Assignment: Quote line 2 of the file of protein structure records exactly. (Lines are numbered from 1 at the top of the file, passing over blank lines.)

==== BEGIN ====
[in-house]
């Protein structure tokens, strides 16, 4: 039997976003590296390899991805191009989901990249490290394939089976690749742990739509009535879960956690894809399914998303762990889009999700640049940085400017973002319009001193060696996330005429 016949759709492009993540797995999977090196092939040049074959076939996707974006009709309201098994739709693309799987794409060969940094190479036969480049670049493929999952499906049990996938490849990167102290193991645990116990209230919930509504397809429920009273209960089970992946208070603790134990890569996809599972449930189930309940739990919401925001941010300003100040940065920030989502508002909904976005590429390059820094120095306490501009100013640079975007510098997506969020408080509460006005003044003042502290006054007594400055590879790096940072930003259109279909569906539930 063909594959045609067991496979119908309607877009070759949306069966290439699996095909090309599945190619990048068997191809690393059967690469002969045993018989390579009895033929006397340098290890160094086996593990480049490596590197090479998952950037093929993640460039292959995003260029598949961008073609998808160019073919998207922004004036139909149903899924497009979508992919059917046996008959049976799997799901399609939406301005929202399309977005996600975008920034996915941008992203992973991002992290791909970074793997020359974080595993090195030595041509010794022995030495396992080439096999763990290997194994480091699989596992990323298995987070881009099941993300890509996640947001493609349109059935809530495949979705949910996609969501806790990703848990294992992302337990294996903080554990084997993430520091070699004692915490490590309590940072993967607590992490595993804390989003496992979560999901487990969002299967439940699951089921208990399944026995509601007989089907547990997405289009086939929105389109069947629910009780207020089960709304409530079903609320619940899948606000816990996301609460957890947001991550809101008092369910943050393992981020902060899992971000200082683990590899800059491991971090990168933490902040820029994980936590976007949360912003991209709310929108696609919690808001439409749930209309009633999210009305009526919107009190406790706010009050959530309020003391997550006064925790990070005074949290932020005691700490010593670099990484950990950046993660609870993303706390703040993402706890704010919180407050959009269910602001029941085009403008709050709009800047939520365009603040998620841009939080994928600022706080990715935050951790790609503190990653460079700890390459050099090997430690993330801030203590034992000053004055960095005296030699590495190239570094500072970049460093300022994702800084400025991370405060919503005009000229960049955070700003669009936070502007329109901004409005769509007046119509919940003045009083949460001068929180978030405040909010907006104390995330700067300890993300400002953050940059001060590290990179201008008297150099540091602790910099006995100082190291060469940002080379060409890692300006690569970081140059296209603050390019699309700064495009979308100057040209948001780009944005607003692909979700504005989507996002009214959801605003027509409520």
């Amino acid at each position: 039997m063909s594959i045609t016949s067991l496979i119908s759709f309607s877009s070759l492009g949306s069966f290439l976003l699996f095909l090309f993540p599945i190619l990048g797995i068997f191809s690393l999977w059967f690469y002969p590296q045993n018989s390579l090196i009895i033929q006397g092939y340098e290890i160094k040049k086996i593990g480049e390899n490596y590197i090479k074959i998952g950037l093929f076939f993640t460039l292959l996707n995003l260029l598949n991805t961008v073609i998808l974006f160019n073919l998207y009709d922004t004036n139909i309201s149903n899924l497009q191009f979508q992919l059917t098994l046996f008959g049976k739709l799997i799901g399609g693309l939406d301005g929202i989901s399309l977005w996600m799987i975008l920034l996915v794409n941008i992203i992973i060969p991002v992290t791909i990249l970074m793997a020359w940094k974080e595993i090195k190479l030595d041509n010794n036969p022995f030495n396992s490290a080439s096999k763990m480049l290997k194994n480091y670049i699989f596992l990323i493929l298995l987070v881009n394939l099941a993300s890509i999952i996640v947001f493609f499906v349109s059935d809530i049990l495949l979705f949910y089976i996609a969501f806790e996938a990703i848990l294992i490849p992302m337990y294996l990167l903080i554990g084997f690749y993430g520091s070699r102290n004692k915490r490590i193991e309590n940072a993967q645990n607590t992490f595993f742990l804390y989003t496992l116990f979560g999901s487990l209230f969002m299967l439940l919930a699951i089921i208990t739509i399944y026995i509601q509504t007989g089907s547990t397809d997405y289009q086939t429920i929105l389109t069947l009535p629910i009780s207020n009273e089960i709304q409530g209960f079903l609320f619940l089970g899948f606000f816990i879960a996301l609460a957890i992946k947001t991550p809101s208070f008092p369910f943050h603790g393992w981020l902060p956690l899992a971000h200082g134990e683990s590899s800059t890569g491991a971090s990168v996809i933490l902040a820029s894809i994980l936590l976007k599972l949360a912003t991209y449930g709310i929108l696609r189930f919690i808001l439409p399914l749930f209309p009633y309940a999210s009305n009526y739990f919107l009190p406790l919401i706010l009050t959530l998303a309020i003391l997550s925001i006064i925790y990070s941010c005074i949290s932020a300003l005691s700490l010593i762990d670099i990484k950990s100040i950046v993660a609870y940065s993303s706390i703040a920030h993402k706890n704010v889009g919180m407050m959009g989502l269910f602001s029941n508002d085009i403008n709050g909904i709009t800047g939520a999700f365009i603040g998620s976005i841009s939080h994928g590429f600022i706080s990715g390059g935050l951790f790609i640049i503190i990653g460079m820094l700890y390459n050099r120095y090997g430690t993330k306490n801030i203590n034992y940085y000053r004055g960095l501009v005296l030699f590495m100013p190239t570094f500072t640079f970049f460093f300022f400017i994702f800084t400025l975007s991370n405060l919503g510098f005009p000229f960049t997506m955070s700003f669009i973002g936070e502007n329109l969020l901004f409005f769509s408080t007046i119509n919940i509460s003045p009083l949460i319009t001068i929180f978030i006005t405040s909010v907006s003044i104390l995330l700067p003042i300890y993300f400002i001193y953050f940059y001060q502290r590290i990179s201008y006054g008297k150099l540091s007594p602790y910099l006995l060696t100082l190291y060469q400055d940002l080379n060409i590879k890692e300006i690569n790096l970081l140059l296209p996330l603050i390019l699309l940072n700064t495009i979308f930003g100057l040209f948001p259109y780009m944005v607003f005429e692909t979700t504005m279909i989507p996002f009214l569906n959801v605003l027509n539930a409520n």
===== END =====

């Protein structure tokens, strides 16, 4: 039997976003590296390899991805191009989901990249490290394939089976690749742990739509009535879960956690894809399914998303762990889009999700640049940085400017973002319009001193060696996330005429 016949759709492009993540797995999977090196092939040049074959076939996707974006009709309201098994739709693309799987794409060969940094190479036969480049670049493929999952499906049990996938490849990167102290193991645990116990209230919930509504397809429920009273209960089970992946208070603790134990890569996809599972449930189930309940739990919401925001941010300003100040940065920030989502508002909904976005590429390059820094120095306490501009100013640079975007510098997506969020408080509460006005003044003042502290006054007594400055590879790096940072930003259109279909569906539930 063909594959045609067991496979119908309607877009070759949306069966290439699996095909090309599945190619990048068997191809690393059967690469002969045993018989390579009895033929006397340098290890160094086996593990480049490596590197090479998952950037093929993640460039292959995003260029598949961008073609998808160019073919998207922004004036139909149903899924497009979508992919059917046996008959049976799997799901399609939406301005929202399309977005996600975008920034996915941008992203992973991002992290791909970074793997020359974080595993090195030595041509010794022995030495396992080439096999763990290997194994480091699989596992990323298995987070881009099941993300890509996640947001493609349109059935809530495949979705949910996609969501806790990703848990294992992302337990294996903080554990084997993430520091070699004692915490490590309590940072993967607590992490595993804390989003496992979560999901487990969002299967439940699951089921208990399944026995509601007989089907547990997405289009086939929105389109069947629910009780207020089960709304409530079903609320619940899948606000816990996301609460957890947001991550809101008092369910943050393992981020902060899992971000200082683990590899800059491991971090990168933490902040820029994980936590976007949360912003991209709310929108696609919690808001439409749930209309009633999210009305009526919107009190406790706010009050959530309020003391997550006064925790990070005074949290932020005691700490010593670099990484950990950046993660609870993303706390703040993402706890704010919180407050959009269910602001029941085009403008709050709009800047939520365009603040998620841009939080994928600022706080990715935050951790790609503190990653460079700890390459050099090997430690993330801030203590034992000053004055960095005296030699590495190239570094500072970049460093300022994702800084400025991370405060919503005009000229960049955070700003669009936070502007329109901004409005769509007046119509919940003045009083949460001068929180978030405040909010907006104390995330700067300890993300400002953050940059001060590290990179201008008297150099540091602790910099006995100082190291060469940002080379060409890692300006690569970081140059296209603050390019699309700064495009979308100057040209948001780009944005607003692909979700504005989507996002009214959801605003027509409520």